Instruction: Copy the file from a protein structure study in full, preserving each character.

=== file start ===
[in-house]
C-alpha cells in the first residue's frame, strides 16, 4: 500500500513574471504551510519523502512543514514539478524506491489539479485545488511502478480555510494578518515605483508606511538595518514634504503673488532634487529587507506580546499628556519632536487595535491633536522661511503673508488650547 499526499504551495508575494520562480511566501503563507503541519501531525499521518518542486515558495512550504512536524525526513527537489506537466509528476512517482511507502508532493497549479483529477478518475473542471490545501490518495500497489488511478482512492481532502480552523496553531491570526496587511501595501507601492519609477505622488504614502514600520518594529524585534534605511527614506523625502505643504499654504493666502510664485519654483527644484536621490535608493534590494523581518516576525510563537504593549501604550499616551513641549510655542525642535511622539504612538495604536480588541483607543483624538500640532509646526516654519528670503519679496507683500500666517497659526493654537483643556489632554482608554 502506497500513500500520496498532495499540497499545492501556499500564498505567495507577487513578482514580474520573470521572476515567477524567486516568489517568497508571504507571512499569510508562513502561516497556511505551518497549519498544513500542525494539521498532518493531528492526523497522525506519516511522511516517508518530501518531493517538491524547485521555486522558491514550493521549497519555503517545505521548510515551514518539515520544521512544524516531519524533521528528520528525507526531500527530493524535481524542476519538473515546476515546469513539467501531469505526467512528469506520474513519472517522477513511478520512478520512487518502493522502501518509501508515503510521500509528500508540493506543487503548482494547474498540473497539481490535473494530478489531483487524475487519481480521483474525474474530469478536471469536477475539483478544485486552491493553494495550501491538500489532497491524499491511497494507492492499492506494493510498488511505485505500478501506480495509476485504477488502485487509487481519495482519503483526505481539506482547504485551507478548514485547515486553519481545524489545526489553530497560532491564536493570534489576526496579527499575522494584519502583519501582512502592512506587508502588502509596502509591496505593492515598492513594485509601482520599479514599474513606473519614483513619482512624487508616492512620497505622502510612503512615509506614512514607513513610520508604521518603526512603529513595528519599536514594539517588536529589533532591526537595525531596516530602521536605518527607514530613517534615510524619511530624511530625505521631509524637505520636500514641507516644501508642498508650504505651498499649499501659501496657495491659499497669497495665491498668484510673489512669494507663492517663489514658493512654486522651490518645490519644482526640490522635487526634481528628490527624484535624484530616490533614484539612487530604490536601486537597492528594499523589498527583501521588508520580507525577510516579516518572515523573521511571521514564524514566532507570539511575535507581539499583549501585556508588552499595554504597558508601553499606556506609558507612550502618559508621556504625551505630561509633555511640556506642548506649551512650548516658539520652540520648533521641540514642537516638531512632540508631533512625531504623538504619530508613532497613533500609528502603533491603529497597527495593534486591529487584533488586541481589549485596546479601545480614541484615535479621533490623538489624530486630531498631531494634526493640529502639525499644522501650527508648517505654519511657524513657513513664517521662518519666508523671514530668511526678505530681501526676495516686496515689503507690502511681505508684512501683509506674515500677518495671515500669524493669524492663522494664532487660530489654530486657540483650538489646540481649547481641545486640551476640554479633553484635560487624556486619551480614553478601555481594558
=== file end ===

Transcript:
[in-house]
C-alpha cells in the first residue's frame, strides 16, 4: 500500500513574471504551510519523502512543514514539478524506491489539479485545488511502478480555510494578518515605483508606511538595518514634504503673488532634487529587507506580546499628556519632536487595535491633536522661511503673508488650547 499526499504551495508575494520562480511566501503563507503541519501531525499521518518542486515558495512550504512536524525526513527537489506537466509528476512517482511507502508532493497549479483529477478518475473542471490545501490518495500497489488511478482512492481532502480552523496553531491570526496587511501595501507601492519609477505622488504614502514600520518594529524585534534605511527614506523625502505643504499654504493666502510664485519654483527644484536621490535608493534590494523581518516576525510563537504593549501604550499616551513641549510655542525642535511622539504612538495604536480588541483607543483624538500640532509646526516654519528670503519679496507683500500666517497659526493654537483643556489632554482608554 502506497500513500500520496498532495499540497499545492501556499500564498505567495507577487513578482514580474520573470521572476515567477524567486516568489517568497508571504507571512499569510508562513502561516497556511505551518497549519498544513500542525494539521498532518493531528492526523497522525506519516511522511516517508518530501518531493517538491524547485521555486522558491514550493521549497519555503517545505521548510515551514518539515520544521512544524516531519524533521528528520528525507526531500527530493524535481524542476519538473515546476515546469513539467501531469505526467512528469506520474513519472517522477513511478520512478520512487518502493522502501518509501508515503510521500509528500508540493506543487503548482494547474498540473497539481490535473494530478489531483487524475487519481480521483474525474474530469478536471469536477475539483478544485486552491493553494495550501491538500489532497491524499491511497494507492492499492506494493510498488511505485505500478501506480495509476485504477488502485487509487481519495482519503483526505481539506482547504485551507478548514485547515486553519481545524489545526489553530497560532491564536493570534489576526496579527499575522494584519502583519501582512502592512506587508502588502509596502509591496505593492515598492513594485509601482520599479514599474513606473519614483513619482512624487508616492512620497505622502510612503512615509506614512514607513513610520508604521518603526512603529513595528519599536514594539517588536529589533532591526537595525531596516530602521536605518527607514530613517534615510524619511530624511530625505521631509524637505520636500514641507516644501508642498508650504505651498499649499501659501496657495491659499497669497495665491498668484510673489512669494507663492517663489514658493512654486522651490518645490519644482526640490522635487526634481528628490527624484535624484530616490533614484539612487530604490536601486537597492528594499523589498527583501521588508520580507525577510516579516518572515523573521511571521514564524514566532507570539511575535507581539499583549501585556508588552499595554504597558508601553499606556506609558507612550502618559508621556504625551505630561509633555511640556506642548506649551512650548516658539520652540520648533521641540514642537516638531512632540508631533512625531504623538504619530508613532497613533500609528502603533491603529497597527495593534486591529487584533488586541481589549485596546479601545480614541484615535479621533490623538489624530486630531498631531494634526493640529502639525499644522501650527508648517505654519511657524513657513513664517521662518519666508523671514530668511526678505530681501526676495516686496515689503507690502511681505508684512501683509506674515500677518495671515500669524493669524492663522494664532487660530489654530486657540483650538489646540481649547481641545486640551476640554479633553484635560487624556486619551480614553478601555481594558